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Vol. XVI — No. 1 

StudeiTyL^fifiJd|Fgf Mary Washingt on College Friday, September 25, 1942 

Mrs. liiisliurll Presents|DIDN'T WE|«Know Quality Of 

Ten Points To Freshinenj SEE YOU | Faet8 ''_Dr. Combs 


A Creed For 
College Life 

Tuesday night, Mrs. Bushnell, 
Dean of women greeted the class 
of '46. 

Mrs Bushnell's topic was a 
liveable T'r e e d of ten points 
which would enable one to have 
a successful college life. She 
used the word creed as derived 
from credo meaning "I believe." 

Her first point was "I believe 
in good health." To protect this 
health, one should eat the right 
kind of food such as brown 
bread, milk, eggs, cheese, and 
lean meat. 

"I shall keep myself well 
groomed," Mrs. Bushnell gave 
for her second point, "Brush 
your hair every day, always 
have a clean skin, have well 
groomed nails, take a bath or 
shower every day," were some 

of the reguisites she gave for a 
well groomed person. 

"I shall put an additional em- 
phasis on etiquette," Mrs. Bush- 
nell recommended as the third 
point for this 1942-'43 creed. In 
the dining hall, in the auditori- 
um one should hav£ manners 
and be courteous to people. 

Artother important point was 
the knowledge of when to stop 
and when to go. One should 
know when to work and when 
to stop as well as to know when 
to plan and when to stop. 

A Mary Washington girl 
should have an ideal — wether 
it be some one who is living or 
not, a character — whatever it 
may be, as long as it is fine and 
good, an ideal is essential. 

"My mind shall not be ane- 
mic," Mrs. Bushnell presented 
as sixth point of creed. One 
should not . be superficial, and 
shallow. Have a splendid 
thought every day and use that 
35 per cent of the brain that 
psychologists claim that the 
average person uses. 

"I will be a girl just my own 
age and I will be a better citi- 
zen from now on," Mrs. Bushnell 
added as the seventh point. To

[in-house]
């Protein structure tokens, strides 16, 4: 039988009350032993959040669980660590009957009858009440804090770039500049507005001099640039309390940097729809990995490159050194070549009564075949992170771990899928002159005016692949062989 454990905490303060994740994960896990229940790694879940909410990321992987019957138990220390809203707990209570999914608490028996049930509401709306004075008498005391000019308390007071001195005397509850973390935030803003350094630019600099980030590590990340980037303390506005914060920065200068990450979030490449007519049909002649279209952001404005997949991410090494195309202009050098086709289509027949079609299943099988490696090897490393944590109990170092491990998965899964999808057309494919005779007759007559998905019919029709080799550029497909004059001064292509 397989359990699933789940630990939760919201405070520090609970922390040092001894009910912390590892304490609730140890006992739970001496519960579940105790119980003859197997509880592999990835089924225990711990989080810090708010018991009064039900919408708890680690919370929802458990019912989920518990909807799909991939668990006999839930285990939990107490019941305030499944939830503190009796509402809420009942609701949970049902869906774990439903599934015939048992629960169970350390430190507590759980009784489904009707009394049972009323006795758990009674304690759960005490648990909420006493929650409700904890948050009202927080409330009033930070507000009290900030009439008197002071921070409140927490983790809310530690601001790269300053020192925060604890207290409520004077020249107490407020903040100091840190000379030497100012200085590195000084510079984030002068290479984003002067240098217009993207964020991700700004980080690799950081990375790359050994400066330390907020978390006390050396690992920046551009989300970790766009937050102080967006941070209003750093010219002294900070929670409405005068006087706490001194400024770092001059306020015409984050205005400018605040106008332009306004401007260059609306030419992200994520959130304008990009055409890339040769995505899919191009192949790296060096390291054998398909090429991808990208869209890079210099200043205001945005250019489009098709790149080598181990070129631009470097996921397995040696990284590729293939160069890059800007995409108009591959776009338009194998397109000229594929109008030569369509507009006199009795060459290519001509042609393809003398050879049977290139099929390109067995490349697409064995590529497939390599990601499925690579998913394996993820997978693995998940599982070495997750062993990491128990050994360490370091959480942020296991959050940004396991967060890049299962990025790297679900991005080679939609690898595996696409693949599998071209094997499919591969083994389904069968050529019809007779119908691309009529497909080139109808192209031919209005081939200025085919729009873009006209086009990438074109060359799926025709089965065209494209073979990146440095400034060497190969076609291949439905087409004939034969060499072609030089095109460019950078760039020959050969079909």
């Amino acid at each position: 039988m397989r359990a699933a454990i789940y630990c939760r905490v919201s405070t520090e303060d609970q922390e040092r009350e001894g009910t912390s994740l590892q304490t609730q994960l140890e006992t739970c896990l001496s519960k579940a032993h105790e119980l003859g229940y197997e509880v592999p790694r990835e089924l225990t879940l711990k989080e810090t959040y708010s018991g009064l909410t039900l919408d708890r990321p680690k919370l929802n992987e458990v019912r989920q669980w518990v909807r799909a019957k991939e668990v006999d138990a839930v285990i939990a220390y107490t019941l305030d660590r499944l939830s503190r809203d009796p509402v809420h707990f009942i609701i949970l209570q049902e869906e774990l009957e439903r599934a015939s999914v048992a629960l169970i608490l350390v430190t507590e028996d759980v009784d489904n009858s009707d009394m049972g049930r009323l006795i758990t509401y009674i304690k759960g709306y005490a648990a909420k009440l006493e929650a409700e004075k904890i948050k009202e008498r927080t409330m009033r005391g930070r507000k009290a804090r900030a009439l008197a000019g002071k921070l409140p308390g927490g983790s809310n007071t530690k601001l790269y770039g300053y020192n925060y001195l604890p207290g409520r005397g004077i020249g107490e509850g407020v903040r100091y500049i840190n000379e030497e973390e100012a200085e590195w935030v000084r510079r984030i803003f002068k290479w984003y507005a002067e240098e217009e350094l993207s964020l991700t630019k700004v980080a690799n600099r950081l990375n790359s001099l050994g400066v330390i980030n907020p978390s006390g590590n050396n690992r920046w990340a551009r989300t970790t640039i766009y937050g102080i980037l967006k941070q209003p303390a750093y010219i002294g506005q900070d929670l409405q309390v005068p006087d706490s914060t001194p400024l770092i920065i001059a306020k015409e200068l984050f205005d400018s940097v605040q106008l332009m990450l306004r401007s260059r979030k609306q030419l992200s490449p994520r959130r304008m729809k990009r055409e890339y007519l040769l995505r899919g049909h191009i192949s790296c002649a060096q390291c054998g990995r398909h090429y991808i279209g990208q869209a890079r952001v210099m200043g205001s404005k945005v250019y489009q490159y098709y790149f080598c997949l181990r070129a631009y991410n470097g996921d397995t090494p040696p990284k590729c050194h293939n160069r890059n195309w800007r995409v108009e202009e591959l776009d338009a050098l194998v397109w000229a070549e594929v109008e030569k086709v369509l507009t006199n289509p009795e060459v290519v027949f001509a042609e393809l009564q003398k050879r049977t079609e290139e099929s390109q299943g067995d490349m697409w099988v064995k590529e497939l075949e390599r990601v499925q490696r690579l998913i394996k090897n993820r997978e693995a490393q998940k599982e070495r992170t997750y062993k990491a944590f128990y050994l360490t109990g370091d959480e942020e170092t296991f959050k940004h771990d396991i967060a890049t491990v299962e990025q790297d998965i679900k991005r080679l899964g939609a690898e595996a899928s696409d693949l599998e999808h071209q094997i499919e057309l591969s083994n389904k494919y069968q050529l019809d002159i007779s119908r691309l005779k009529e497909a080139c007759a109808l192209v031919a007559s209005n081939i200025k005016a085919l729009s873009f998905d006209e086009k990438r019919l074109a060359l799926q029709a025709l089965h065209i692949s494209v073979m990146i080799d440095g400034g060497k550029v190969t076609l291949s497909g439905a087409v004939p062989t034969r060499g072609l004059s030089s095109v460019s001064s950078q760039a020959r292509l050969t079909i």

do this one should meet obliga- 
tions of any sort. 

"Stand by your Flag", she 
commanded when giving the 
eighth point: "I will be an Ameri- 
can, I will believe in the Flag." 
To build character one must 
include Mrs. Bushnell's import- 
ant ninth point: "I shall tell tht 
truth." Control gossip and ne- 
ver take anything that does not 
belong to you. These are two 
important steps. 

In conclusion, Mrs. Bushnell 
Presented her tenth point: "Love 
your Bible." She went on to 
explain that it clarifies every- 
thing and shows how to do 
things in the finest way. 

For better college lives and 
future living as well — freshmen 
ar *d upperelassmen, here is your 
42-'43 creed. 

Seven Added 
To Faculty 

Replace Members 
In Service 

As we hurried through that reg- 
istration line Monday and Tues- 
day, we were confronted by a 
number of new faculty faces who 
have been placed permanently and 
temporarily here at Mary Wash- 
ington. They replace those who 
have gone into the armed service, 
civil service, research, war depart- 
ment work, or advanced study. 

Some of the faculty members in 
the service are: Dr. Clifford B. 
Mcintosh (Spanish), Mr. Bernard 
Fry (Library Science), Dr. Paul 
J. Ritter (Dramatics), Dr. Charles 
K. Martin (Education), Mr. L. S. 
Hiatt (Commerce), Mrs. Nannie 
Mae Williams (Registrar), Dr. Ste- 
wart Denslow (Spanish), Dr. Ar- 
thur L. Vogelback (English), and 
Mr. Donald R. Whitney (Mathe- 

We are very anxious to welcome 
to Mary Washington the following 
new members of the faculty. Later 
the Bullet will carry personal in- 
terviews with each and every one! 

Miss Jane Greenleaf Scran ton — 
Miss Scranton is a member of the 
Home Economics Department and 
replaces Miss Annabel Merrill. She 
is from Scranton, Penn. She re- 
ceived her B. S. degree from Hood 
College and did graduate work at 
Cornell University. She taught in 
Middletown, Conn, and Prince 
George's County, Md. Miss Scran- 
ton is a member of Pi Lambda 
Theta, an Honoriary Society in Ed- 
ucation at Cornell University. 

Mrs. Annette Mann Close — Mrs. 
Close from York, Penn. comes to 
Mary Washington to become our 
assistant dietitian. She got her B. 
S. degree at Simmons College, 
Boston in 1935 and did extension 
work in Education at the Univer- 
sity of Penn. in 1937-38. In 1938, 
she did extension work in Educa- 
tion and Dietetics at Columbia 
University. Her teaching exper- 
ience was gathered in the New 
York City Schools where she 

taught Home Economics and 

Mr. Donald S. Jones — Mr. Jones 
who replaces Mr. Weiss (on leave) 
comes from Ogunquit, Maine and 
will be a member of Dramatics De- 

Yep! One more registration 
day has become history at M. W. 
Poor old Monroe Hall fairly 
rocked on its foundation Mon- 
day when those umpteen hund- 
red freshmen began the trials 
and tribulations of finding the 
perfect class schedule. Hope no-